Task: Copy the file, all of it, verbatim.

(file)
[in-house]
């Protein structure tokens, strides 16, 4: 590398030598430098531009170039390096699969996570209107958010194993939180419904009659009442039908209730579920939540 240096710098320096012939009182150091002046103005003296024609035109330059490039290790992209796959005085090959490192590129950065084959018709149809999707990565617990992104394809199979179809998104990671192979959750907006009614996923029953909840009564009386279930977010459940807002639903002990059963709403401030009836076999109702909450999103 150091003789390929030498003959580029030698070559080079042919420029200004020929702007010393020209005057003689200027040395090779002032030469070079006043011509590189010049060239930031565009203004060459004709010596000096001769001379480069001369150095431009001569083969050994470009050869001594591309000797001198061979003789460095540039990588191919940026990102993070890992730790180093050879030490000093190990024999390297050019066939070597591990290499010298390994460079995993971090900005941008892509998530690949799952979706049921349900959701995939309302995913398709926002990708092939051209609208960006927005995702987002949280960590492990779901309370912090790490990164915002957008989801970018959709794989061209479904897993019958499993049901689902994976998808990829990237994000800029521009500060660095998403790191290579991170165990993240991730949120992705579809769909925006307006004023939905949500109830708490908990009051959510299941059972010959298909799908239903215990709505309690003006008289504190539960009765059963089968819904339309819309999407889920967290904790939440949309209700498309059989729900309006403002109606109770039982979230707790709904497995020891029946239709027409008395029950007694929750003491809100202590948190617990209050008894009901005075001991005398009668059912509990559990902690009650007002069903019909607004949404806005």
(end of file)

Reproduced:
[in-house]
């Protein structure tokens, strides 16, 4: 590398030598430098531009170039390096699969996570209107958010194993939180419904009659009442039908209730579920939540 240096710098320096012939009182150091002046103005003296024609035109330059490039290790992209796959005085090959490192590129950065084959018709149809999707990565617990992104394809199979179809998104990671192979959750907006009614996923029953909840009564009386279930977010459940807002639903002990059963709403401030009836076999109702909450999103 150091003789390929030498003959580029030698070559080079042919420029200004020929702007010393020209005057003689200027040395090779002032030469070079006043011509590189010049060239930031565009203004060459004709010596000096001769001379480069001369150095431009001569083969050994470009050869001594591309000797001198061979003789460095540039990588191919940026990102993070890992730790180093050879030490000093190990024999390297050019066939070597591990290499010298390994460079995993971090900005941008892509998530690949799952979706049921349900959701995939309302995913398709926002990708092939051209609208960006927005995702987002949280960590492990779901309370912090790490990164915002957008989801970018959709794989061209479904897993019958499993049901689902994976998808990829990237994000800029521009500060660095998403790191290579991170165990993240991730949120992705579809769909925006307006004023939905949500109830708490908990009051959510299941059972010959298909799908239903215990709505309690003006008289504190539960009765059963089968819904339309819309999407889920967290904790939440949309209700498309059989729900309006403002109606109770039982979230707790709904497995020891029946239709027409008395029950007694929750003491809100202590948190617990209050008894009901005075001991005398009668059912509990559990902690009650007002069903019909607004949404806005």